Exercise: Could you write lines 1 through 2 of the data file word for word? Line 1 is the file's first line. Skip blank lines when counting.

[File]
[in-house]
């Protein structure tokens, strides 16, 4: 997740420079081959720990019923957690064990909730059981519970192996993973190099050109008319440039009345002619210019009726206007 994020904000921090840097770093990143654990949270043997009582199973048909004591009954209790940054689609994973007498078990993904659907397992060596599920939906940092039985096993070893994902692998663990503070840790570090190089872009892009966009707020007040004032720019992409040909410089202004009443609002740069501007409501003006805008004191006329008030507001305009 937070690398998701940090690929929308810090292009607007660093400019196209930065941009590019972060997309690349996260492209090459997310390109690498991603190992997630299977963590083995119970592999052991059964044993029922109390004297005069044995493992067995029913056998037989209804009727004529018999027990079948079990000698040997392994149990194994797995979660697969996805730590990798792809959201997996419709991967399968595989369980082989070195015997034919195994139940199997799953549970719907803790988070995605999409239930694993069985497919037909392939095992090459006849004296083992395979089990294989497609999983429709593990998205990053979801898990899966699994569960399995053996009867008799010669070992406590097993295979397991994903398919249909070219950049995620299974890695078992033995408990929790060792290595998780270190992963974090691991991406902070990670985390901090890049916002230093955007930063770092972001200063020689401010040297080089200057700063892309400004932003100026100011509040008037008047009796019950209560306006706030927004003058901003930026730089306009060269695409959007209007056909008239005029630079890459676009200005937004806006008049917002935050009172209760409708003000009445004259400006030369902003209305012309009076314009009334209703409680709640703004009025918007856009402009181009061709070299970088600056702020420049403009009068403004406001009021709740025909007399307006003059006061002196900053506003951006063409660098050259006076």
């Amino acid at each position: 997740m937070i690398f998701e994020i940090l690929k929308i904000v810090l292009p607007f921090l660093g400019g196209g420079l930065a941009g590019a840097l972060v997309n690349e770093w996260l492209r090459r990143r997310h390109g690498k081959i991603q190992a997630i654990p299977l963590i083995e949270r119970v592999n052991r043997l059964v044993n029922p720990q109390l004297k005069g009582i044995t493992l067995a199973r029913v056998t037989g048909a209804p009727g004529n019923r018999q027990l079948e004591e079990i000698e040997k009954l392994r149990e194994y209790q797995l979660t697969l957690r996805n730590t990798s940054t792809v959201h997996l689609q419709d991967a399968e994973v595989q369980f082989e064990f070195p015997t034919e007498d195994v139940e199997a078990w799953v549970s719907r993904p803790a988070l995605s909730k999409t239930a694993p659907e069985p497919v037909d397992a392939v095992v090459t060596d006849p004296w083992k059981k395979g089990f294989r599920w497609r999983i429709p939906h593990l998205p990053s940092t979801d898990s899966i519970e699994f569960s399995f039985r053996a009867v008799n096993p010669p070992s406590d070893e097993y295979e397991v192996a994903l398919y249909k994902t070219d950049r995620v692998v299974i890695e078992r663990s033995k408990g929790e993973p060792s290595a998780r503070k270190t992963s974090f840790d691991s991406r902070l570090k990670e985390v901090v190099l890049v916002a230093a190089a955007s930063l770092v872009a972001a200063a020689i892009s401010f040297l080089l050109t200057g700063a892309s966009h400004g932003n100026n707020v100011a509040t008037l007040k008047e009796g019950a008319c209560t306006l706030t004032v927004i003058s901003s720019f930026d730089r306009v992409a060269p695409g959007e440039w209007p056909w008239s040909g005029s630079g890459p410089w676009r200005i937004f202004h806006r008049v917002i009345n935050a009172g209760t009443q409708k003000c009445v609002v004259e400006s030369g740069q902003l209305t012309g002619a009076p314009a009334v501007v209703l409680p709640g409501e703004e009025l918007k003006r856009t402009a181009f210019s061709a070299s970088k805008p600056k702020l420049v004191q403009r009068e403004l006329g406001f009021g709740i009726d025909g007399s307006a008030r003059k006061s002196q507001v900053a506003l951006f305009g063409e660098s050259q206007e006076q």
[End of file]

[in-house]
């Protein structure tokens, strides 16, 4: 997740420079081959720990019923957690064990909730059981519970192996993973190099050109008319440039009345002619210019009726206007 994020904000921090840097770093990143654990949270043997009582199973048909004591009954209790940054689609994973007498078990993904659907397992060596599920939906940092039985096993070893994902692998663990503070840790570090190089872009892009966009707020007040004032720019992409040909410089202004009443609002740069501007409501003006805008004191006329008030507001305009 937070690398998701940090690929929308810090292009607007660093400019196209930065941009590019972060997309690349996260492209090459997310390109690498991603190992997630299977963590083995119970592999052991059964044993029922109390004297005069044995493992067995029913056998037989209804009727004529018999027990079948079990000698040997392994149990194994797995979660697969996805730590990798792809959201997996419709991967399968595989369980082989070195015997034919195994139940199997799953549970719907803790988070995605999409239930694993069985497919037909392939095992090459006849004296083992395979089990294989497609999983429709593990998205990053979801898990899966699994569960399995053996009867008799010669070992406590097993295979397991994903398919249909070219950049995620299974890695078992033995408990929790060792290595998780270190992963974090691991991406902070990670985390901090890049916002230093955007930063770092972001200063020689401010040297080089200057700063892309400004932003100026100011509040008037008047009796019950209560306006706030927004003058901003930026730089306009060269695409959007209007056909008239005029630079890459676009200005937004806006008049917002935050009172209760409708003000009445004259400006030369902003209305012309009076314009009334209703409680709640703004009025918007856009402009181009061709070299970088600056702020420049403009009068403004406001009021709740025909007399307006003059006061002196900053506003951006063409660098050259006076």